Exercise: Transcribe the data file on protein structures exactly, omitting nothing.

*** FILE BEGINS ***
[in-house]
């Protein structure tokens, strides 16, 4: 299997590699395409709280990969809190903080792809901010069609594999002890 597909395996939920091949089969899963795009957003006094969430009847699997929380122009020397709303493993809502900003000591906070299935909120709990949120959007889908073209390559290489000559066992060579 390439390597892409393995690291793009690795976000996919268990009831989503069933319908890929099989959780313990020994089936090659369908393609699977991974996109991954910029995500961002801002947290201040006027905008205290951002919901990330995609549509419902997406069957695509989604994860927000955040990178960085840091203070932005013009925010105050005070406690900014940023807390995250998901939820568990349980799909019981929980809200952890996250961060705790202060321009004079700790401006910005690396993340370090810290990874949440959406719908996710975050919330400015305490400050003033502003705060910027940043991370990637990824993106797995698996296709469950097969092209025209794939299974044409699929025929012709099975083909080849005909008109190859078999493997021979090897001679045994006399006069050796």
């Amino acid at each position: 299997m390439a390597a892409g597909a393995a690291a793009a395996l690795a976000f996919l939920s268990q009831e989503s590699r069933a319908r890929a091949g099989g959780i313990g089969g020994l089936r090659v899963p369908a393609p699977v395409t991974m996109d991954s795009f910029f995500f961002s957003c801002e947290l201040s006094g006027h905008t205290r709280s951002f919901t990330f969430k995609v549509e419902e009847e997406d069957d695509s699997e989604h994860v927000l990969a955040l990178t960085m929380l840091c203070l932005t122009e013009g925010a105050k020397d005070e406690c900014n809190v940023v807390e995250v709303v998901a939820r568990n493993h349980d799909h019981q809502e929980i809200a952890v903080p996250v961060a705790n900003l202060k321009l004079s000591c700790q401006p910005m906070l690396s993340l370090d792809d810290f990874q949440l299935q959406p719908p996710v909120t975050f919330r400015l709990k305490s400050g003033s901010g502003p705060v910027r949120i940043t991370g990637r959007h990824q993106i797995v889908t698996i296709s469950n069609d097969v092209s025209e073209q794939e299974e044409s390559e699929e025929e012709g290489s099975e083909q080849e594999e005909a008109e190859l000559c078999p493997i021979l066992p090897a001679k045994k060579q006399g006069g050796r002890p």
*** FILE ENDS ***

[in-house]
């Protein structure tokens, strides 16, 4: 299997590699395409709280990969809190903080792809901010069609594999002890 597909395996939920091949089969899963795009957003006094969430009847699997929380122009020397709303493993809502900003000591906070299935909120709990949120959007889908073209390559290489000559066992060579 390439390597892409393995690291793009690795976000996919268990009831989503069933319908890929099989959780313990020994089936090659369908393609699977991974996109991954910029995500961002801002947290201040006027905008205290951002919901990330995609549509419902997406069957695509989604994860927000955040990178960085840091203070932005013009925010105050005070406690900014940023807390995250998901939820568990349980799909019981929980809200952890996250961060705790202060321009004079700790401006910005690396993340370090810290990874949440959406719908996710975050919330400015305490400050003033502003705060910027940043991370990637990824993106797995698996296709469950097969092209025209794939299974044409699929025929012709099975083909080849005909008109190859078999493997021979090897001679045994006399006069050796």
């Amino acid at each position: 299997m390439a390597a892409g597909a393995a690291a793009a395996l690795a976000f996919l939920s268990q009831e989503s590699r069933a319908r890929a091949g099989g959780i313990g089969g020994l089936r090659v899963p369908a393609p699977v395409t991974m996109d991954s795009f910029f995500f961002s957003c801002e947290l201040s006094g006027h905008t205290r709280s951002f919901t990330f969430k995609v549509e419902e009847e997406d069957d695509s699997e989604h994860v927000l990969a955040l990178t960085m929380l840091c203070l932005t122009e013009g925010a105050k020397d005070e406690c900014n809190v940023v807390e995250v709303v998901a939820r568990n493993h349980d799909h019981q809502e929980i809200a952890v903080p996250v961060a705790n900003l202060k321009l004079s000591c700790q401006p910005m906070l690396s993340l370090d792809d810290f990874q949440l299935q959406p719908p996710v909120t975050f919330r400015l709990k305490s400050g003033s901010g502003p705060v910027r949120i940043t991370g990637r959007h990824q993106i797995v889908t698996i296709s469950n069609d097969v092209s025209e073209q794939e299974e044409s390559e699929e025929e012709g290489s099975e083909q080849e594999e005909a008109e190859l000559c078999p493997i021979l066992p090897a001679k045994k060579q006399g006069g050796r002890p």